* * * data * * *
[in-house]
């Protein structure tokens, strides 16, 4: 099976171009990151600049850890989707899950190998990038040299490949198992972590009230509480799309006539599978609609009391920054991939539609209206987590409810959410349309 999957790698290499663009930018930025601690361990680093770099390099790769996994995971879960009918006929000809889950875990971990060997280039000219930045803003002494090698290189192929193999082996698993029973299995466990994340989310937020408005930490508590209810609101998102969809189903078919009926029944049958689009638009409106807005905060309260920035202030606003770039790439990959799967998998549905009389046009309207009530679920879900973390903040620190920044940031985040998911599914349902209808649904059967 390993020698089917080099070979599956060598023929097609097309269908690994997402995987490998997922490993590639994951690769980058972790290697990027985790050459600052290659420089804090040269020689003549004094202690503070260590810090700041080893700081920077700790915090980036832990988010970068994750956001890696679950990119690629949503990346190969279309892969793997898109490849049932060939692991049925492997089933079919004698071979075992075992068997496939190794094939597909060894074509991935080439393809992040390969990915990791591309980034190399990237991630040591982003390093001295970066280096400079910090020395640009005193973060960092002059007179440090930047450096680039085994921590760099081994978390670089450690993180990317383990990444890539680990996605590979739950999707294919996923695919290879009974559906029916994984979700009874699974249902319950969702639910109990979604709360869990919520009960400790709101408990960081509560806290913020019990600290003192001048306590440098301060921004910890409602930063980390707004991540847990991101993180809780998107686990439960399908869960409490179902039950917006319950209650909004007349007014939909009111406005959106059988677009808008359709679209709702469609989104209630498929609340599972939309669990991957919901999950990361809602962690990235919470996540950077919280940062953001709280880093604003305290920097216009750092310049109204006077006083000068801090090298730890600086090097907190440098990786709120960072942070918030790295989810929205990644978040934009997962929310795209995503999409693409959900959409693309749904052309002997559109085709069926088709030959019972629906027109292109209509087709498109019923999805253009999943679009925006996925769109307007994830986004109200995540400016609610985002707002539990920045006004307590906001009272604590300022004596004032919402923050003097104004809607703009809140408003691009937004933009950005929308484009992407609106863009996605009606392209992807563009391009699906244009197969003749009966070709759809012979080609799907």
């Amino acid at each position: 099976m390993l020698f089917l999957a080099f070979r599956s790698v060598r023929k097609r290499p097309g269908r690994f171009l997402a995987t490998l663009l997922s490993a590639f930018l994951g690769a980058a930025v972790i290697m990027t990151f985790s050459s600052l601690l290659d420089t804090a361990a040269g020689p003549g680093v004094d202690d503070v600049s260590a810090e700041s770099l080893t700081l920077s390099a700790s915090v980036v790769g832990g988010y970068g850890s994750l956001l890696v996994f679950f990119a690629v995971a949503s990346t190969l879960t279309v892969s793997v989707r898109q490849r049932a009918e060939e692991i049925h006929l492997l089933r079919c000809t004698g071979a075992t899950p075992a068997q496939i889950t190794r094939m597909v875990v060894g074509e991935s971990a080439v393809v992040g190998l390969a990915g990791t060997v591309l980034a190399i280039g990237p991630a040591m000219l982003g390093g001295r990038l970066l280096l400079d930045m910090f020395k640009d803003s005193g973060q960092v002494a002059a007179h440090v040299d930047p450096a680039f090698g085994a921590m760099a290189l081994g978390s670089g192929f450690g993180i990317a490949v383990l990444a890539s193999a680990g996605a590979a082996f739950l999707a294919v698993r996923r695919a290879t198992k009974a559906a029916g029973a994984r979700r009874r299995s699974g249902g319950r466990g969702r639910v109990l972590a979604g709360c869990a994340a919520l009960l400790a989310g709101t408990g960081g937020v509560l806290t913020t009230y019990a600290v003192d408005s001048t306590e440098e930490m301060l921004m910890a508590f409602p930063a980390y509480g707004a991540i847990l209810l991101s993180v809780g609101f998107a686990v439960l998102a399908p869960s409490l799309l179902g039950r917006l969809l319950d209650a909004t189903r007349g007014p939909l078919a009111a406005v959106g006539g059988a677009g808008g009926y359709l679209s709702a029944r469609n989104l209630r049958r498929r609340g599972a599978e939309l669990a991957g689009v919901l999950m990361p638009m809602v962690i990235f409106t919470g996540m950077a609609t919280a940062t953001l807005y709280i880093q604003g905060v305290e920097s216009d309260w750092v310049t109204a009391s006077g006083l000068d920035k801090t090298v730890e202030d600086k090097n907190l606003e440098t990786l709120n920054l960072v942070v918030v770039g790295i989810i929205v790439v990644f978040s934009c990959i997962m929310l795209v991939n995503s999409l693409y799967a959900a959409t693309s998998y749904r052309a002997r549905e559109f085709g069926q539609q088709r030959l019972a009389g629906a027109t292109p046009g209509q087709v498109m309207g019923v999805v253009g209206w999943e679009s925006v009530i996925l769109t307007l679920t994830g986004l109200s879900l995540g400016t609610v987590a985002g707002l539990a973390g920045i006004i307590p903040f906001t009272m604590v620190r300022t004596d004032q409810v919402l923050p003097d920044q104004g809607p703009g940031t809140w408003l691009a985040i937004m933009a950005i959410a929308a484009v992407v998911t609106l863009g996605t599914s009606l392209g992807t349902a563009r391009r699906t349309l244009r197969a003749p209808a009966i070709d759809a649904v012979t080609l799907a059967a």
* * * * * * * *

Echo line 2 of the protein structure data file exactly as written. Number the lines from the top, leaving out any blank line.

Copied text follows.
């Protein structure tokens, strides 16, 4: 099976171009990151600049850890989707899950190998990038040299490949198992972590009230509480799309006539599978609609009391920054991939539609209206987590409810959410349309 999957790698290499663009930018930025601690361990680093770099390099790769996994995971879960009918006929000809889950875990971990060997280039000219930045803003002494090698290189192929193999082996698993029973299995466990994340989310937020408005930490508590209810609101998102969809189903078919009926029944049958689009638009409106807005905060309260920035202030606003770039790439990959799967998998549905009389046009309207009530679920879900973390903040620190920044940031985040998911599914349902209808649904059967 390993020698089917080099070979599956060598023929097609097309269908690994997402995987490998997922490993590639994951690769980058972790290697990027985790050459600052290659420089804090040269020689003549004094202690503070260590810090700041080893700081920077700790915090980036832990988010970068994750956001890696679950990119690629949503990346190969279309892969793997898109490849049932060939692991049925492997089933079919004698071979075992075992068997496939190794094939597909060894074509991935080439393809992040390969990915990791591309980034190399990237991630040591982003390093001295970066280096400079910090020395640009005193973060960092002059007179440090930047450096680039085994921590760099081994978390670089450690993180990317383990990444890539680990996605590979739950999707294919996923695919290879009974559906029916994984979700009874699974249902319950969702639910109990979604709360869990919520009960400790709101408990960081509560806290913020019990600290003192001048306590440098301060921004910890409602930063980390707004991540847990991101993180809780998107686990439960399908869960409490179902039950917006319950209650909004007349007014939909009111406005959106059988677009808008359709679209709702469609989104209630498929609340599972939309669990991957919901999950990361809602962690990235919470996540950077919280940062953001709280880093604003305290920097216009750092310049109204006077006083000068801090090298730890600086090097907190440098990786709120960072942070918030790295989810929205990644978040934009997962929310795209995503999409693409959900959409693309749904052309002997559109085709069926088709030959019972629906027109292109209509087709498109019923999805253009999943679009925006996925769109307007994830986004109200995540400016609610985002707002539990920045006004307590906001009272604590300022004596004032919402923050003097104004809607703009809140408003691009937004933009950005929308484009992407609106863009996605009606392209992807563009391009699906244009197969003749009966070709759809012979080609799907």